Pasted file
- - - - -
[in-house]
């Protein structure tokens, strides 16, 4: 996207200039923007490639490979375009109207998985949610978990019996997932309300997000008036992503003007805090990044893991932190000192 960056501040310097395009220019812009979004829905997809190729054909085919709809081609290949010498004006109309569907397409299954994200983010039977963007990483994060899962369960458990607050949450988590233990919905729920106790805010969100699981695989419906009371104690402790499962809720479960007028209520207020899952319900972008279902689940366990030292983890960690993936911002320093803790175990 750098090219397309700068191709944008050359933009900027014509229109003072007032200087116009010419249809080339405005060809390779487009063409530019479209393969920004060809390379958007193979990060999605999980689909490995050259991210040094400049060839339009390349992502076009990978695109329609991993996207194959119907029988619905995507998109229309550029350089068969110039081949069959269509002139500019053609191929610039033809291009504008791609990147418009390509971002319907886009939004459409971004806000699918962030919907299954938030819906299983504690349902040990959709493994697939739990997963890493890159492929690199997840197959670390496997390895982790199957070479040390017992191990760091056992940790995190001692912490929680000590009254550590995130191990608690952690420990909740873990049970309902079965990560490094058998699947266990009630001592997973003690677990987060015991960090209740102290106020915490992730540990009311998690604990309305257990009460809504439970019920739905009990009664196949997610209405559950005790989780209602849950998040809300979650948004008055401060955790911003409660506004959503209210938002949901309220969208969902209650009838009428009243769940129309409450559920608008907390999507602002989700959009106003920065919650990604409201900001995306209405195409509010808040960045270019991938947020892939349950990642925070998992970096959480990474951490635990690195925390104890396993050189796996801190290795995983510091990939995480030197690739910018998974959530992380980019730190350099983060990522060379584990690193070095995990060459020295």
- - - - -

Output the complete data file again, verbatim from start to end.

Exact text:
[in-house]
């Protein structure tokens, strides 16, 4: 996207200039923007490639490979375009109207998985949610978990019996997932309300997000008036992503003007805090990044893991932190000192 960056501040310097395009220019812009979004829905997809190729054909085919709809081609290949010498004006109309569907397409299954994200983010039977963007990483994060899962369960458990607050949450988590233990919905729920106790805010969100699981695989419906009371104690402790499962809720479960007028209520207020899952319900972008279902689940366990030292983890960690993936911002320093803790175990 750098090219397309700068191709944008050359933009900027014509229109003072007032200087116009010419249809080339405005060809390779487009063409530019479209393969920004060809390379958007193979990060999605999980689909490995050259991210040094400049060839339009390349992502076009990978695109329609991993996207194959119907029988619905995507998109229309550029350089068969110039081949069959269509002139500019053609191929610039033809291009504008791609990147418009390509971002319907886009939004459409971004806000699918962030919907299954938030819906299983504690349902040990959709493994697939739990997963890493890159492929690199997840197959670390496997390895982790199957070479040390017992191990760091056992940790995190001692912490929680000590009254550590995130191990608690952690420990909740873990049970309902079965990560490094058998699947266990009630001592997973003690677990987060015991960090209740102290106020915490992730540990009311998690604990309305257990009460809504439970019920739905009990009664196949997610209405559950005790989780209602849950998040809300979650948004008055401060955790911003409660506004959503209210938002949901309220969208969902209650009838009428009243769940129309409450559920608008907390999507602002989700959009106003920065919650990604409201900001995306209405195409509010808040960045270019991938947020892939349950990642925070998992970096959480990474951490635990690195925390104890396993050189796996801190290795995983510091990939995480030197690739910018998974959530992380980019730190350099983060990522060379584990690193070095995990060459020295």